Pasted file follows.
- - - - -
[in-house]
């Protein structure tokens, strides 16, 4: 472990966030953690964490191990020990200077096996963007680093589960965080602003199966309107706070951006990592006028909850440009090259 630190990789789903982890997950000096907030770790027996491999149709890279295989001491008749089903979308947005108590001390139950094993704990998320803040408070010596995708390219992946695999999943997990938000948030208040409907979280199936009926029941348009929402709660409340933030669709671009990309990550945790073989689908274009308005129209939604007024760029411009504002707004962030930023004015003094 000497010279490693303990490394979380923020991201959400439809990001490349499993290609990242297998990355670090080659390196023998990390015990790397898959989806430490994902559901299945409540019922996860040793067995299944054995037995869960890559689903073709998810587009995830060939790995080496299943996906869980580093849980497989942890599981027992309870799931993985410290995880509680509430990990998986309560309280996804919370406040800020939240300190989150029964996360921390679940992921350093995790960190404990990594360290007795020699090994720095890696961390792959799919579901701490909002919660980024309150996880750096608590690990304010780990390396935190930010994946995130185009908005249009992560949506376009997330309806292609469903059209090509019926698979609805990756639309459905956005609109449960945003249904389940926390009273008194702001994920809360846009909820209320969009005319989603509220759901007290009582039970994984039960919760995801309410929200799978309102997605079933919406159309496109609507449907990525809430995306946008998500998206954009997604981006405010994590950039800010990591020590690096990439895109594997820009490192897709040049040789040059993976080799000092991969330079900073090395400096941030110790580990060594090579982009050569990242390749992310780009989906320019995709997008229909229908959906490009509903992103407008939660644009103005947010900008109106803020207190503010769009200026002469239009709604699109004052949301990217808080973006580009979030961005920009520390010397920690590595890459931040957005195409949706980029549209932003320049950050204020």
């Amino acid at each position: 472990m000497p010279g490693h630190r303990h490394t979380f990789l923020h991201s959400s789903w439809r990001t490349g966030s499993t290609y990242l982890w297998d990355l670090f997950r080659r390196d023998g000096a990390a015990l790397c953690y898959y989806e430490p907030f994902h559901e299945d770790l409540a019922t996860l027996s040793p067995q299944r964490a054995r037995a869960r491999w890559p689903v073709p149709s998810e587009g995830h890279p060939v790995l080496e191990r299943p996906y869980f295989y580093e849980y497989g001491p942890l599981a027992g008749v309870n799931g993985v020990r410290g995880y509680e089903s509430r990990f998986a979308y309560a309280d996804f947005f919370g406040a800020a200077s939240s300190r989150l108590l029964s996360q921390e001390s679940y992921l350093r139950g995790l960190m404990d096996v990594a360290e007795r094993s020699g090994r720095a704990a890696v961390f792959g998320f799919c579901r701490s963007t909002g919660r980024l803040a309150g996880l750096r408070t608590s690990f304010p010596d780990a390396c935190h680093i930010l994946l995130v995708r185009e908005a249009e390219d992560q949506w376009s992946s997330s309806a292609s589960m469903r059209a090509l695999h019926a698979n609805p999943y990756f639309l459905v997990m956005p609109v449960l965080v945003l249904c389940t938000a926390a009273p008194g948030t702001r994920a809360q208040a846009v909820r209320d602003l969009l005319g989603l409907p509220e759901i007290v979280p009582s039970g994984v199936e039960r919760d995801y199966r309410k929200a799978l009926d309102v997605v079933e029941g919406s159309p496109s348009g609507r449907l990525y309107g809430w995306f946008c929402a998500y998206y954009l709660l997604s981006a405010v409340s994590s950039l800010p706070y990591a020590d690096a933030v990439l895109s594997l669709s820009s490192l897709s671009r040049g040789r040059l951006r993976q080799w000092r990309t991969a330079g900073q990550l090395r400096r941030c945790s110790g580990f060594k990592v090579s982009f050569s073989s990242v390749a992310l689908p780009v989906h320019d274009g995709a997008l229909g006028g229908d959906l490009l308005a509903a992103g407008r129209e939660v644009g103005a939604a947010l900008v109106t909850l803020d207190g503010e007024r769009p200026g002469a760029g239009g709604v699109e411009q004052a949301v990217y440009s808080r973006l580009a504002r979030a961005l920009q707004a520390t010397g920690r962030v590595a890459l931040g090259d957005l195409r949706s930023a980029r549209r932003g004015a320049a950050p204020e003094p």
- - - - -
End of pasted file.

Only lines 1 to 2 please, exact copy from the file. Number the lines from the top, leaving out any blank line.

[in-house]
């Protein structure tokens, strides 16, 4: 472990966030953690964490191990020990200077096996963007680093589960965080602003199966309107706070951006990592006028909850440009090259 630190990789789903982890997950000096907030770790027996491999149709890279295989001491008749089903979308947005108590001390139950094993704990998320803040408070010596995708390219992946695999999943997990938000948030208040409907979280199936009926029941348009929402709660409340933030669709671009990309990550945790073989689908274009308005129209939604007024760029411009504002707004962030930023004015003094 000497010279490693303990490394979380923020991201959400439809990001490349499993290609990242297998990355670090080659390196023998990390015990790397898959989806430490994902559901299945409540019922996860040793067995299944054995037995869960890559689903073709998810587009995830060939790995080496299943996906869980580093849980497989942890599981027992309870799931993985410290995880509680509430990990998986309560309280996804919370406040800020939240300190989150029964996360921390679940992921350093995790960190404990990594360290007795020699090994720095890696961390792959799919579901701490909002919660980024309150996880750096608590690990304010780990390396935190930010994946995130185009908005249009992560949506376009997330309806292609469903059209090509019926698979609805990756639309459905956005609109449960945003249904389940926390009273008194702001994920809360846009909820209320969009005319989603509220759901007290009582039970994984039960919760995801309410929200799978309102997605079933919406159309496109609507449907990525809430995306946008998500998206954009997604981006405010994590950039800010990591020590690096990439895109594997820009490192897709040049040789040059993976080799000092991969330079900073090395400096941030110790580990060594090579982009050569990242390749992310780009989906320019995709997008229909229908959906490009509903992103407008939660644009103005947010900008109106803020207190503010769009200026002469239009709604699109004052949301990217808080973006580009979030961005920009520390010397920690590595890459931040957005195409949706980029549209932003320049950050204020």